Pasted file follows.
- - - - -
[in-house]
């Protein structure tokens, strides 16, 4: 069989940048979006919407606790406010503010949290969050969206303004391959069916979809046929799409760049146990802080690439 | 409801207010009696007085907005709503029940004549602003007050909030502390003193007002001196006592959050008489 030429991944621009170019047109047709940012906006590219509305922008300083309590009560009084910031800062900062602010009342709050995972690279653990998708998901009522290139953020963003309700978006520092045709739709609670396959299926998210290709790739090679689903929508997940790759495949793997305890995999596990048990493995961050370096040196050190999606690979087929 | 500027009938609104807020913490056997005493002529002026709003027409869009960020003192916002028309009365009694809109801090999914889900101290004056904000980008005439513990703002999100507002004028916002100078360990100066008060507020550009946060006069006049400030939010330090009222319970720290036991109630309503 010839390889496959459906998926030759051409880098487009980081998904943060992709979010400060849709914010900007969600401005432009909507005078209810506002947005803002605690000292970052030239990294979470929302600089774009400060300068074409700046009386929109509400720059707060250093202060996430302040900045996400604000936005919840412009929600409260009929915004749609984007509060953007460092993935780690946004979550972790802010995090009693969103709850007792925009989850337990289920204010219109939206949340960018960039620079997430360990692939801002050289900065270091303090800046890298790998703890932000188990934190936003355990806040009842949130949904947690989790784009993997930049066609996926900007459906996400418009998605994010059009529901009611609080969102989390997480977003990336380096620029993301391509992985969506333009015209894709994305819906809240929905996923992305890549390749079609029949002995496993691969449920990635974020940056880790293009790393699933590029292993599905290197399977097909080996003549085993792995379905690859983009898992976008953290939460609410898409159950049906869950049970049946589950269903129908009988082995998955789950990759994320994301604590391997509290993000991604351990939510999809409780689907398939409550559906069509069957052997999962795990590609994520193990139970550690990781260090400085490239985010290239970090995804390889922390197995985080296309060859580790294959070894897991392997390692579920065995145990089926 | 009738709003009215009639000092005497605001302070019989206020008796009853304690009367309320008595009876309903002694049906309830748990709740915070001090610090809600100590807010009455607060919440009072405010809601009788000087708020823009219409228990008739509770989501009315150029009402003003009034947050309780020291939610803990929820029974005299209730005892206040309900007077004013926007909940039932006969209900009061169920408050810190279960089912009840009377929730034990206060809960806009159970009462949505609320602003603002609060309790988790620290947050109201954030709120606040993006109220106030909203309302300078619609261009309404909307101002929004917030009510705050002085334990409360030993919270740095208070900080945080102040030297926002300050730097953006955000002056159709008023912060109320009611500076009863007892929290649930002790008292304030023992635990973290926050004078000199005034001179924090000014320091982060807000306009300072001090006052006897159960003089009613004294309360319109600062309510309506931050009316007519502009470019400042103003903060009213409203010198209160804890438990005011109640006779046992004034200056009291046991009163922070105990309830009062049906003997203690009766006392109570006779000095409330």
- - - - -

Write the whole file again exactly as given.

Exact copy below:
[in-house]
């Protein structure tokens, strides 16, 4: 069989940048979006919407606790406010503010949290969050969206303004391959069916979809046929799409760049146990802080690439 | 409801207010009696007085907005709503029940004549602003007050909030502390003193007002001196006592959050008489 030429991944621009170019047109047709940012906006590219509305922008300083309590009560009084910031800062900062602010009342709050995972690279653990998708998901009522290139953020963003309700978006520092045709739709609670396959299926998210290709790739090679689903929508997940790759495949793997305890995999596990048990493995961050370096040196050190999606690979087929 | 500027009938609104807020913490056997005493002529002026709003027409869009960020003192916002028309009365009694809109801090999914889900101290004056904000980008005439513990703002999100507002004028916002100078360990100066008060507020550009946060006069006049400030939010330090009222319970720290036991109630309503 010839390889496959459906998926030759051409880098487009980081998904943060992709979010400060849709914010900007969600401005432009909507005078209810506002947005803002605690000292970052030239990294979470929302600089774009400060300068074409700046009386929109509400720059707060250093202060996430302040900045996400604000936005919840412009929600409260009929915004749609984007509060953007460092993935780690946004979550972790802010995090009693969103709850007792925009989850337990289920204010219109939206949340960018960039620079997430360990692939801002050289900065270091303090800046890298790998703890932000188990934190936003355990806040009842949130949904947690989790784009993997930049066609996926900007459906996400418009998605994010059009529901009611609080969102989390997480977003990336380096620029993301391509992985969506333009015209894709994305819906809240929905996923992305890549390749079609029949002995496993691969449920990635974020940056880790293009790393699933590029292993599905290197399977097909080996003549085993792995379905690859983009898992976008953290939460609410898409159950049906869950049970049946589950269903129908009988082995998955789950990759994320994301604590391997509290993000991604351990939510999809409780689907398939409550559906069509069957052997999962795990590609994520193990139970550690990781260090400085490239985010290239970090995804390889922390197995985080296309060859580790294959070894897991392997390692579920065995145990089926 | 009738709003009215009639000092005497605001302070019989206020008796009853304690009367309320008595009876309903002694049906309830748990709740915070001090610090809600100590807010009455607060919440009072405010809601009788000087708020823009219409228990008739509770989501009315150029009402003003009034947050309780020291939610803990929820029974005299209730005892206040309900007077004013926007909940039932006969209900009061169920408050810190279960089912009840009377929730034990206060809960806009159970009462949505609320602003603002609060309790988790620290947050109201954030709120606040993006109220106030909203309302300078619609261009309404909307101002929004917030009510705050002085334990409360030993919270740095208070900080945080102040030297926002300050730097953006955000002056159709008023912060109320009611500076009863007892929290649930002790008292304030023992635990973290926050004078000199005034001179924090000014320091982060807000306009300072001090006052006897159960003089009613004294309360319109600062309510309506931050009316007519502009470019400042103003903060009213409203010198209160804890438990005011109640006779046992004034200056009291046991009163922070105990309830009062049906003997203690009766006392109570006779000095409330």